More Americans Paying Close Attention to News

by: Chris Bowers

Tue Sep 29, 2009 at 09:12


Gallup has some polling data that should provide a bit of optimism about the state of the country. Over the past decade, there has been a steady increase in the percentage of Americans reporting that they are paying "very close" attention to the news:


Even adjusting for the peaks around Presidential elections, that is clearly an upward trend. Just guessing, but some factors involved in this increase include:

  • New technologies and media that make it easier to follow the news
  • Political and economic turbulence
  • An aging population
It is also worth noting that Democrats actually pay less attention to the news than do Republicans:


Reasons for this gap are largely demographic. According to Gallup, there is a correlation between high income, older age and paying close attention to the news, which favors Republicans. Also, according to Gallup's data, men (42%) pay significantly closer attention to the news than women (30%), which also favor Republicans.

The Republican advantage shows that while there is an increase in civic engagement taking place in America, that engagement does not necessarily favor progressives. More people are paying attention to the news, but not necessarily the lower-income, largely younger people who have been most severely hurt by the economy of the past decade. No matter how successful Democrats have been in wooing and increasing turnout among young people, there is still a lot of work to be done.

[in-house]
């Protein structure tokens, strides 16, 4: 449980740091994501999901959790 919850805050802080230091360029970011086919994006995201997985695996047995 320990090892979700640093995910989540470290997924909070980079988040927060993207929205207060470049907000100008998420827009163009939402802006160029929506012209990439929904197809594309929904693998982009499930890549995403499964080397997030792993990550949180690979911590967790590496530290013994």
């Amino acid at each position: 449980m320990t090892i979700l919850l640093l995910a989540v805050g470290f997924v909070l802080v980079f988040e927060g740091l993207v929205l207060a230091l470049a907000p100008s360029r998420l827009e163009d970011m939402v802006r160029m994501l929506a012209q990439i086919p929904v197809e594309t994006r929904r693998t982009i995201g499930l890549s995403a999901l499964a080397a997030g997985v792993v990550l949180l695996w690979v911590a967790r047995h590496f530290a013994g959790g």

Chris Bowers :: More Americans Paying Close Attention to News

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There are many reasons for that .. (4.00 / 1)
More people are paying attention to the news, but not necessarily the lower-income, largely younger people who have been most severely hurt by the economy of the past decade.

but where do younger people turn to "news" besides TDS and TCR?  What are the demographics of Maddow's show?  There isn't a Progressive voice on a widely accessible channel(and I don't count MSNBC as widely accessible .. because it's not) .. and besides .. MSNBC is more like Faux .. despite having KO and Maddow .. just look at their roster of talking heads